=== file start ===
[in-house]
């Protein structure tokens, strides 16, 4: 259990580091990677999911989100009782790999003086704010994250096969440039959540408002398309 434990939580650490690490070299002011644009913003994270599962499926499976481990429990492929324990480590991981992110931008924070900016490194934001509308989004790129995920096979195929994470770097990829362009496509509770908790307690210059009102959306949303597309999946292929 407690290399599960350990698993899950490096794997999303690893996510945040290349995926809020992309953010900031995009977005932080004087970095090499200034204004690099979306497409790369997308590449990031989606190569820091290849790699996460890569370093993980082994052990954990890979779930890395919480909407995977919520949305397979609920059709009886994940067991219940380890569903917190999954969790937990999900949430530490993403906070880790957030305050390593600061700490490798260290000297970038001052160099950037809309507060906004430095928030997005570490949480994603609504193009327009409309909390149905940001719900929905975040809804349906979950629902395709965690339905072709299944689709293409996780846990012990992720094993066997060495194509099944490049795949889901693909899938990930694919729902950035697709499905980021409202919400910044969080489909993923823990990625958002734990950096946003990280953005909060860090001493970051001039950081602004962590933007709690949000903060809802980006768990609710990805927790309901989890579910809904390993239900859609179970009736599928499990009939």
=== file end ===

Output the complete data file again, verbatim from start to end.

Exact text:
[in-house]
């Protein structure tokens, strides 16, 4: 259990580091990677999911989100009782790999003086704010994250096969440039959540408002398309 434990939580650490690490070299002011644009913003994270599962499926499976481990429990492929324990480590991981992110931008924070900016490194934001509308989004790129995920096979195929994470770097990829362009496509509770908790307690210059009102959306949303597309999946292929 407690290399599960350990698993899950490096794997999303690893996510945040290349995926809020992309953010900031995009977005932080004087970095090499200034204004690099979306497409790369997308590449990031989606190569820091290849790699996460890569370093993980082994052990954990890979779930890395919480909407995977919520949305397979609920059709009886994940067991219940380890569903917190999954969790937990999900949430530490993403906070880790957030305050390593600061700490490798260290000297970038001052160099950037809309507060906004430095928030997005570490949480994603609504193009327009409309909390149905940001719900929905975040809804349906979950629902395709965690339905072709299944689709293409996780846990012990992720094993066997060495194509099944490049795949889901693909899938990930694919729902950035697709499905980021409202919400910044969080489909993923823990990625958002734990950096946003990280953005909060860090001493970051001039950081602004962590933007709690949000903060809802980006768990609710990805927790309901989890579910809904390993239900859609179970009736599928499990009939």